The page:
But the D.I.Y. trend isn't limited to inventors and entrepreneurs. There is just a certain satisfaction that comes from making something yourself, and everyone can get excited about that. Recently, while visiting my sister (a financial planner), she showed off her new stainless steel kitchen island that she had made from a recycled dresser and some galvanized pipe. It looked (and worked) great! My brother-in-law, who is a doctor and part-time musician, had made some of his own acoustic sound-deadening panels for the room where he keeps his drum kit. Today, finding your own D.I.Y. ideas is so easy. Whether it's fixing your car or building an experimental aircraft in your garage, Google is your friend. Social media like Facebook and Pinterest are also full of ideas and success stories, so there really is no excuse - Go get your D.I.Y. on!

Last, but certainly not least, a lot of people are thinking more about D.I.Y. health. After all, if you don't take care of your health, who will? Herbal medicine is an area of ancient knowledge that is at risk of loss in our modern society, if we don't take active steps to use and preserve it. For thousands of years, our ancestors treated many of their common physical complaints and injuries with common herbs that grew in their gardens, or in the nearby forests, fields, and waste spaces. How much of their herbal wisdom has today been lost, because it wasn't written down, or the writings were not preserved?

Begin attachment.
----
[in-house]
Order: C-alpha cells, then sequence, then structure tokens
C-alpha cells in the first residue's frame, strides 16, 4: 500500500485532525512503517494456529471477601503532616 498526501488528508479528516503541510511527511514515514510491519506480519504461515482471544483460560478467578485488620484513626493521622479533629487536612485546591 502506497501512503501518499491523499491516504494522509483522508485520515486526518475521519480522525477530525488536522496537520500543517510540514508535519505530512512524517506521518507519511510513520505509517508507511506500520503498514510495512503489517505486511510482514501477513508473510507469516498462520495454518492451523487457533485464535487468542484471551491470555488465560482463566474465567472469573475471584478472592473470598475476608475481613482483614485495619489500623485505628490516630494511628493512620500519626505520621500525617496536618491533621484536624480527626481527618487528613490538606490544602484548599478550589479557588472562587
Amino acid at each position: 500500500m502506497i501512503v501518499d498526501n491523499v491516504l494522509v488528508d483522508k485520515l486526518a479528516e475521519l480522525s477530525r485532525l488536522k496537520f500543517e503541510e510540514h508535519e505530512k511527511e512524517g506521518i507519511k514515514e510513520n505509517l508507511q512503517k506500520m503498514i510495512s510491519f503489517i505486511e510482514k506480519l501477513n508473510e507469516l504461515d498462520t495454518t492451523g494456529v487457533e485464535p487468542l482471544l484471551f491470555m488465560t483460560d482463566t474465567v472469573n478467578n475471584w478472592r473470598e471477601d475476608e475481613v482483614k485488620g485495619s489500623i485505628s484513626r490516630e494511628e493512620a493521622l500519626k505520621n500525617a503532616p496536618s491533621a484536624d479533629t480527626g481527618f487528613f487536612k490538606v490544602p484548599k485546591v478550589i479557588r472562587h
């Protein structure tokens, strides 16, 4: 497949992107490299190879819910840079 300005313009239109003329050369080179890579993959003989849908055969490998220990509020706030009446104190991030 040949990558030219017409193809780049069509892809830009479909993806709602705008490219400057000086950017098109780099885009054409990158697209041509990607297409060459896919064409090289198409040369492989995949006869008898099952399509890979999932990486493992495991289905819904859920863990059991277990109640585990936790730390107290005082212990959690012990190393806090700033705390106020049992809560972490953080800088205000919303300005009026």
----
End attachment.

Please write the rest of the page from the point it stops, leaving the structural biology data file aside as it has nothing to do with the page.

Today, modern medicine is very much in the “shade-tree mechanic” stage. Yes, we can take things (and people) apart, and, sometimes, we can even put them back together in some semblance of working order. But design them? Not a chance. That takes a power much higher than ours, and we can't even begin to know what we don't know. While modern medicine may look down its nose at the ancients and sneer at their limited medical knowledge, future generations may well look back at us and think many of the same things. In the meantime, what once worked for your pioneer grandmother may still work today. Here at RidgeCrest Herbals, we believe in eclectic approaches. The more “tools” that you have in your wellness toolbox, the better equipped you’ll be for whatever life throws at you!